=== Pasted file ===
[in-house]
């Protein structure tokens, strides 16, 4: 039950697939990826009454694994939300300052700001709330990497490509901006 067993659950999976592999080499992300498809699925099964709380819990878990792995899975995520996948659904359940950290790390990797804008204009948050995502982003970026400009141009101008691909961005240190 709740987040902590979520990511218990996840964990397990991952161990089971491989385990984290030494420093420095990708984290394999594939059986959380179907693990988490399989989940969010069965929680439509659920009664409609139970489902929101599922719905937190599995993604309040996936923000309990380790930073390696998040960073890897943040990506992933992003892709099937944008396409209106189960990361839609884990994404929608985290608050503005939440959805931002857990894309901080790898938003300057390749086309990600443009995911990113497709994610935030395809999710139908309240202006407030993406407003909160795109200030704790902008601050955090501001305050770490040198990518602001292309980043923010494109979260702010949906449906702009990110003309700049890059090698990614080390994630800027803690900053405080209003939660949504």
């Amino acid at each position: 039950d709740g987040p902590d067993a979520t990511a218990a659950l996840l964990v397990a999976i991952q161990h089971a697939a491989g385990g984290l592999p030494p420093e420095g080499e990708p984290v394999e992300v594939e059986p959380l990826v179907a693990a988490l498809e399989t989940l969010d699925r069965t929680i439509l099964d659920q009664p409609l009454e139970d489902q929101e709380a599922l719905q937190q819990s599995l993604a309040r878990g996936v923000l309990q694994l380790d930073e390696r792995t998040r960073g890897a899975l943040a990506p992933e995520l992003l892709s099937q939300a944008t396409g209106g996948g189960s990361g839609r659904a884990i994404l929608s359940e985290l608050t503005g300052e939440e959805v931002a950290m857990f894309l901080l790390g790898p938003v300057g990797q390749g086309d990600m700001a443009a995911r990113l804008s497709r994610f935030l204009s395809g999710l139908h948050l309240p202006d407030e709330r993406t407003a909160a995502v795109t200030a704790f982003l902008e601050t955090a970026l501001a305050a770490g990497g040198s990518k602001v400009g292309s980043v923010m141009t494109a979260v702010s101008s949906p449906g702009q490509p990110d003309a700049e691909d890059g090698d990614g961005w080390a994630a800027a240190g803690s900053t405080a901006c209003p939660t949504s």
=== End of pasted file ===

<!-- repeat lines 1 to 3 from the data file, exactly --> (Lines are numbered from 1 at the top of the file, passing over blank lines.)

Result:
[in-house]
């Protein structure tokens, strides 16, 4: 039950697939990826009454694994939300300052700001709330990497490509901006 067993659950999976592999080499992300498809699925099964709380819990878990792995899975995520996948659904359940950290790390990797804008204009948050995502982003970026400009141009101008691909961005240190 709740987040902590979520990511218990996840964990397990991952161990089971491989385990984290030494420093420095990708984290394999594939059986959380179907693990988490399989989940969010069965929680439509659920009664409609139970489902929101599922719905937190599995993604309040996936923000309990380790930073390696998040960073890897943040990506992933992003892709099937944008396409209106189960990361839609884990994404929608985290608050503005939440959805931002857990894309901080790898938003300057390749086309990600443009995911990113497709994610935030395809999710139908309240202006407030993406407003909160795109200030704790902008601050955090501001305050770490040198990518602001292309980043923010494109979260702010949906449906702009990110003309700049890059090698990614080390994630800027803690900053405080209003939660949504």
């Amino acid at each position: 039950d709740g987040p902590d067993a979520t990511a218990a659950l996840l964990v397990a999976i991952q161990h089971a697939a491989g385990g984290l592999p030494p420093e420095g080499e990708p984290v394999e992300v594939e059986p959380l990826v179907a693990a988490l498809e399989t989940l969010d699925r069965t929680i439509l099964d659920q009664p409609l009454e139970d489902q929101e709380a599922l719905q937190q819990s599995l993604a309040r878990g996936v923000l309990q694994l380790d930073e390696r792995t998040r960073g890897a899975l943040a990506p992933e995520l992003l892709s099937q939300a944008t396409g209106g996948g189960s990361g839609r659904a884990i994404l929608s359940e985290l608050t503005g300052e939440e959805v931002a950290m857990f894309l901080l790390g790898p938003v300057g990797q390749g086309d990600m700001a443009a995911r990113l804008s497709r994610f935030l204009s395809g999710l139908h948050l309240p202006d407030e709330r993406t407003a909160a995502v795109t200030a704790f982003l902008e601050t955090a970026l501001a305050a770490g990497g040198s990518k602001v400009g292309s980043v923010m141009t494109a979260v702010s101008s949906p449906g702009q490509p990110d003309a700049e691909d890059g090698d990614g961005w080390a994630a800027a240190g803690s900053t405080a901006c209003p939660t949504s």